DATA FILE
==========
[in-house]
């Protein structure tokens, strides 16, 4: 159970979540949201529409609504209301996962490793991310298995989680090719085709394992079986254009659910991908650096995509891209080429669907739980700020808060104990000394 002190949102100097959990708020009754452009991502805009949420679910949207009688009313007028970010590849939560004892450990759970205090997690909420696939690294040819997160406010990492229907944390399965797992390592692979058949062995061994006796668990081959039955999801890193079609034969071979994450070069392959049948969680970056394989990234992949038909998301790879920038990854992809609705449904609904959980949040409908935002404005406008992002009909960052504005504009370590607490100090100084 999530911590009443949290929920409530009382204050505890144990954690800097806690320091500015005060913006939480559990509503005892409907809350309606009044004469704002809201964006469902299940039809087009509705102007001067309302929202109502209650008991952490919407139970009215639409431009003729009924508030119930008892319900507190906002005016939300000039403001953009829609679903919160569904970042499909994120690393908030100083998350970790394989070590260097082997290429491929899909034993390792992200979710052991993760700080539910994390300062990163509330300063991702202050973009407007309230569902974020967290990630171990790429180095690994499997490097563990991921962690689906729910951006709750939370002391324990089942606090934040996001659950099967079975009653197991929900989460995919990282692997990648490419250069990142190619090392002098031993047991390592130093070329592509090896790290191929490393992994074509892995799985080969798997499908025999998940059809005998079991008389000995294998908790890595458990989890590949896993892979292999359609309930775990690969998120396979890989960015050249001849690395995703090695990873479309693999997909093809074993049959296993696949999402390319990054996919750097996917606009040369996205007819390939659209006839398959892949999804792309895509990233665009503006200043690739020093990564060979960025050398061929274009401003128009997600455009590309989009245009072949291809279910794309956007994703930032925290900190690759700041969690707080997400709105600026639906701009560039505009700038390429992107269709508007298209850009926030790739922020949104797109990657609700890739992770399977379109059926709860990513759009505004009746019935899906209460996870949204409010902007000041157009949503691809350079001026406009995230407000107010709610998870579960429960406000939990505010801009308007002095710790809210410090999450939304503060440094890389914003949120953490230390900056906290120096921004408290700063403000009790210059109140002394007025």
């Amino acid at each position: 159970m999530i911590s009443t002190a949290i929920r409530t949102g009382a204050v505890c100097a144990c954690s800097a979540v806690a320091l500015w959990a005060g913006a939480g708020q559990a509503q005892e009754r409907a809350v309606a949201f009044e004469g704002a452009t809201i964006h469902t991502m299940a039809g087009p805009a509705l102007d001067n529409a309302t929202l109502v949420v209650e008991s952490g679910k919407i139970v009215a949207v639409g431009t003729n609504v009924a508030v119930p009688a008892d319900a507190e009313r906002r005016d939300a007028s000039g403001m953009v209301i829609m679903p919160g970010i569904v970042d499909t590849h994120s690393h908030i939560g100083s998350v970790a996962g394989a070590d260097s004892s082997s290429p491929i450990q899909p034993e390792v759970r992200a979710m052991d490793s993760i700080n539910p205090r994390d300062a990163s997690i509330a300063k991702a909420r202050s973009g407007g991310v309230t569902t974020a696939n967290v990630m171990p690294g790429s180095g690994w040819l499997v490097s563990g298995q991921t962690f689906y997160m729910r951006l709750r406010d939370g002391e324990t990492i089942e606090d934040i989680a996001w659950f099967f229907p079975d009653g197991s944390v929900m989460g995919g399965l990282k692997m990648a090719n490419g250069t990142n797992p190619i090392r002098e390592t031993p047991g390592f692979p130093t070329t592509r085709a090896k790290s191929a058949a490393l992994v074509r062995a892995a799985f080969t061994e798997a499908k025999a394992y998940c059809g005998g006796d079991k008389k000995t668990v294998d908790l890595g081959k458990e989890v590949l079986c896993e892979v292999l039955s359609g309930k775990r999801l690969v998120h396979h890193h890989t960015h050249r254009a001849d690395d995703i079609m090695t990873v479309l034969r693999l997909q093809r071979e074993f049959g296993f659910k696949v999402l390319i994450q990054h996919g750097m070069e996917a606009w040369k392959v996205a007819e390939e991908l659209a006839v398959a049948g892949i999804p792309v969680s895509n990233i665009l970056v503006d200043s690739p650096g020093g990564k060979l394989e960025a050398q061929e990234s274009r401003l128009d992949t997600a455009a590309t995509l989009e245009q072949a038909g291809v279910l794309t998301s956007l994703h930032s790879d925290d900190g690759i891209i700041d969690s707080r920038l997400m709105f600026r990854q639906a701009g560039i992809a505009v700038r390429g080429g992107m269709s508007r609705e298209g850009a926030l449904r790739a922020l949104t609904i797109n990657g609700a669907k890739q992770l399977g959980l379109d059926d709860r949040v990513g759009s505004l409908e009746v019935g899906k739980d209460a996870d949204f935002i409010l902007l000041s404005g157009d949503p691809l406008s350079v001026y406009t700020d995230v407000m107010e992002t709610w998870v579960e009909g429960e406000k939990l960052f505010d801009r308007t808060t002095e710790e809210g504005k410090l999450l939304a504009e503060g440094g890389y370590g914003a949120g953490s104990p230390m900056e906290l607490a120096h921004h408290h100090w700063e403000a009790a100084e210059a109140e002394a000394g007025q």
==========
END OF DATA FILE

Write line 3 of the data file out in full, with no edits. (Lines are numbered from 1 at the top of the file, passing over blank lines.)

């Amino acid at each position: 159970m999530i911590s009443t002190a949290i929920r409530t949102g009382a204050v505890c100097a144990c954690s800097a979540v806690a320091l500015w959990a005060g913006a939480g708020q559990a509503q005892e009754r409907a809350v309606a949201f009044e004469g704002a452009t809201i964006h469902t991502m299940a039809g087009p805009a509705l102007d001067n529409a309302t929202l109502v949420v209650e008991s952490g679910k919407i139970v009215a949207v639409g431009t003729n609504v009924a508030v119930p009688a008892d319900a507190e009313r906002r005016d939300a007028s000039g403001m953009v209301i829609m679903p919160g970010i569904v970042d499909t590849h994120s690393h908030i939560g100083s998350v970790a996962g394989a070590d260097s004892s082997s290429p491929i450990q899909p034993e390792v759970r992200a979710m052991d490793s993760i700080n539910p205090r994390d300062a990163s997690i509330a300063k991702a909420r202050s973009g407007g991310v309230t569902t974020a696939n967290v990630m171990p690294g790429s180095g690994w040819l499997v490097s563990g298995q991921t962690f689906y997160m729910r951006l709750r406010d939370g002391e324990t990492i089942e606090d934040i989680a996001w659950f099967f229907p079975d009653g197991s944390v929900m989460g995919g399965l990282k692997m990648a090719n490419g250069t990142n797992p190619i090392r002098e390592t031993p047991g390592f692979p130093t070329t592509r085709a090896k790290s191929a058949a490393l992994v074509r062995a892995a799985f080969t061994e798997a499908k025999a394992y998940c059809g005998g006796d079991k008389k000995t668990v294998d908790l890595g081959k458990e989890v590949l079986c896993e892979v292999l039955s359609g309930k775990r999801l690969v998120h396979h890193h890989t960015h050249r254009a001849d690395d995703i079609m090695t990873v479309l034969r693999l997909q093809r071979e074993f049959g296993f659910k696949v999402l390319i994450q990054h996919g750097m070069e996917a606009w040369k392959v996205a007819e390939e991908l659209a006839v398959a049948g892949i999804p792309v969680s895509n990233i665009l970056v503006d200043s690739p650096g020093g990564k060979l394989e960025a050398q061929e990234s274009r401003l128009d992949t997600a455009a590309t995509l989009e245009q072949a038909g291809v279910l794309t998301s956007l994703h930032s790879d925290d900190g690759i891209i700041d969690s707080r920038l997400m709105f600026r990854q639906a701009g560039i992809a505009v700038r390429g080429g992107m269709s508007r609705e298209g850009a926030l449904r790739a922020l949104t609904i797109n990657g609700a669907k890739q992770l399977g959980l379109d059926d709860r949040v990513g759009s505004l409908e009746v019935g899906k739980d209460a996870d949204f935002i409010l902007l000041s404005g157009d949503p691809l406008s350079v001026y406009t700020d995230v407000m107010e992002t709610w998870v579960e009909g429960e406000k939990l960052f505010d801009r308007t808060t002095e710790e809210g504005k410090l999450l939304a504009e503060g440094g890389y370590g914003a949120g953490s104990p230390m900056e906290l607490a120096h921004h408290h100090w700063e403000a009790a100084e210059a109140e002394a000394g007025q």